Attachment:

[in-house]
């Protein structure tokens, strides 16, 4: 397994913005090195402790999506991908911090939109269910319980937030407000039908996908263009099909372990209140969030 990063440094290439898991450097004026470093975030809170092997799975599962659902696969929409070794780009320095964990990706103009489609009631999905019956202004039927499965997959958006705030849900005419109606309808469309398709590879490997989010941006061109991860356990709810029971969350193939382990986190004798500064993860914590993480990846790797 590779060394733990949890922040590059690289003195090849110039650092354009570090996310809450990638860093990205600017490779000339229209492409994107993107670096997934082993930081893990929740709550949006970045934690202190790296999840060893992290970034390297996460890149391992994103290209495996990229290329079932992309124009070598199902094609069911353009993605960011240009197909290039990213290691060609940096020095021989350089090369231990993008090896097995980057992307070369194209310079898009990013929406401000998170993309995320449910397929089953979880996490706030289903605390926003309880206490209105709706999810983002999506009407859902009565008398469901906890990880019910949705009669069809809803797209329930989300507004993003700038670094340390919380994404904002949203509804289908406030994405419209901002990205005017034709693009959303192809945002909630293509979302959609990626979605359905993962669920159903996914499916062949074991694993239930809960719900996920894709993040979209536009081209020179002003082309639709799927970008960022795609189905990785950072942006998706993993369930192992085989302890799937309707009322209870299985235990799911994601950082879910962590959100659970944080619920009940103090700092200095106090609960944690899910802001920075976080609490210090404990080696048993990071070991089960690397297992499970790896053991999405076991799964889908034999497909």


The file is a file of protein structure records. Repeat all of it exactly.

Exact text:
[in-house]
């Protein structure tokens, strides 16, 4: 397994913005090195402790999506991908911090939109269910319980937030407000039908996908263009099909372990209140969030 990063440094290439898991450097004026470093975030809170092997799975599962659902696969929409070794780009320095964990990706103009489609009631999905019956202004039927499965997959958006705030849900005419109606309808469309398709590879490997989010941006061109991860356990709810029971969350193939382990986190004798500064993860914590993480990846790797 590779060394733990949890922040590059690289003195090849110039650092354009570090996310809450990638860093990205600017490779000339229209492409994107993107670096997934082993930081893990929740709550949006970045934690202190790296999840060893992290970034390297996460890149391992994103290209495996990229290329079932992309124009070598199902094609069911353009993605960011240009197909290039990213290691060609940096020095021989350089090369231990993008090896097995980057992307070369194209310079898009990013929406401000998170993309995320449910397929089953979880996490706030289903605390926003309880206490209105709706999810983002999506009407859902009565008398469901906890990880019910949705009669069809809803797209329930989300507004993003700038670094340390919380994404904002949203509804289908406030994405419209901002990205005017034709693009959303192809945002909630293509979302959609990626979605359905993962669920159903996914499916062949074991694993239930809960719900996920894709993040979209536009081209020179002003082309639709799927970008960022795609189905990785950072942006998706993993369930192992085989302890799937309707009322209870299985235990799911994601950082879910962590959100659970944080619920009940103090700092200095106090609960944690899910802001920075976080609490210090404990080696048993990071070991089960690397297992499970790896053991999405076991799964889908034999497909």